I decided to demolish the previously installed headliner in the saloon, head area and v-berth. The decision didn’t come easy, because it meant a lot of additional work, but by removing the old headliner, it would allow me to install ~3.8 cm (1.5″) of Airex C70.75 foam to the underside of the cabin-top. This would give me an insulation R-value of ~6.525 over the entire cabin top. My hope is that this increased insulation makes the boat a lot more livable, by reducing condensation and averaging interior temperatures.
This image shows the new forward portlight I decided to add. I felt a forward portlight would bring in some nice light, and also give more well rounded visibility when inside the cabin, which will be especially when going down below while underway. I was a little concerned that the forward portlight might damage the look of the boat, but after drawing the window on the boat and taking a look at it over a week or so, I felt it should look fine.
This image shows the saloon headliner and portlight progress. The top left image shows the portlight holes as they were when I first purchased the boat. The top right image shows the portlight design I had planned to use, when I was just going to add a flange to increase the thickness of the portlight pane and use the original portlight frames. After more thought and discussion, it became clear that if I used the existing portlight frames, they had a weak point, which was a 0.635 cm (.25″) bedding surface onto which the portlight pane could mount and sealant could be applied. This would mean that portlights would be prone to leaks. To remedy this, I decided to create a new interior flange for the portlights to rest on made of structural, fiberglassed foam. The portlights will be installed flush to the cabin side onto this new flange. They will be secured to the cabin with t-nuts and 1/4″ fasteners. It’s a little hard to explain the exact plan in a image comment, so look for a full write-up of this new portlight design in the months to come. However, for now, the two bottom images show the headliner removed and the new layers of foam being added to begin the build-up for the portlight flanges.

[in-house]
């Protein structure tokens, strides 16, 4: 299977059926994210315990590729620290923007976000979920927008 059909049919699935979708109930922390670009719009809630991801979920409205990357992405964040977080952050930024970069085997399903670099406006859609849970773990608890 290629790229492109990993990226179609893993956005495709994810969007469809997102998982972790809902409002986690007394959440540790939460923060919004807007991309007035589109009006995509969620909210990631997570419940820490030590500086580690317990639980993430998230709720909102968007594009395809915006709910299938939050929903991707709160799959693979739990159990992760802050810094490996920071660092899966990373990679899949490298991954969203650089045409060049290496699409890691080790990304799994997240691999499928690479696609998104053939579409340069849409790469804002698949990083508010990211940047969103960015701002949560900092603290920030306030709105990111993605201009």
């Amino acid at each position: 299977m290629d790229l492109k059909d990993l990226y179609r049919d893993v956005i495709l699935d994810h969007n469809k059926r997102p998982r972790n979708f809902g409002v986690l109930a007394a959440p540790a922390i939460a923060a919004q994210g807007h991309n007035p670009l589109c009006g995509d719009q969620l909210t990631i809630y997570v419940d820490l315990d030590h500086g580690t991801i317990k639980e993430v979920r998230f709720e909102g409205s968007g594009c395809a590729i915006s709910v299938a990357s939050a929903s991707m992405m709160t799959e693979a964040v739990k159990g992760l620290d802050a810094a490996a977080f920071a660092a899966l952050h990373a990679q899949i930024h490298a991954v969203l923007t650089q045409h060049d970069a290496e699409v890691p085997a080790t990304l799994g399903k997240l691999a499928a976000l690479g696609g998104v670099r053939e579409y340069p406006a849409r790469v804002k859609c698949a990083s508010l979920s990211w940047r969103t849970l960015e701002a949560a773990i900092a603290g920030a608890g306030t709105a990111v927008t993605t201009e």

This image shows the starboard v-berth portlight’s progression. From the left, it shows the original demolition I did, then the headliner fully removed, and the far right image shows one (1) layer of H80 foam thickened into the cabin side. The v-berth portlights will have the same portlight design as the saloon portlights.
The last News post showed how the old head area had been demolished in order to make room for an easier to use head. This image shows some planning work for how the new head will be placed, and how it will stick out just beyond the existing bulkhead installation. I probably won’t get to constructing this newhead area for some time, but the basic idea for the head’s placement is shown here. The image on the left also shows the new 12v icebox’s storage location, which I’ll describe in more detail below.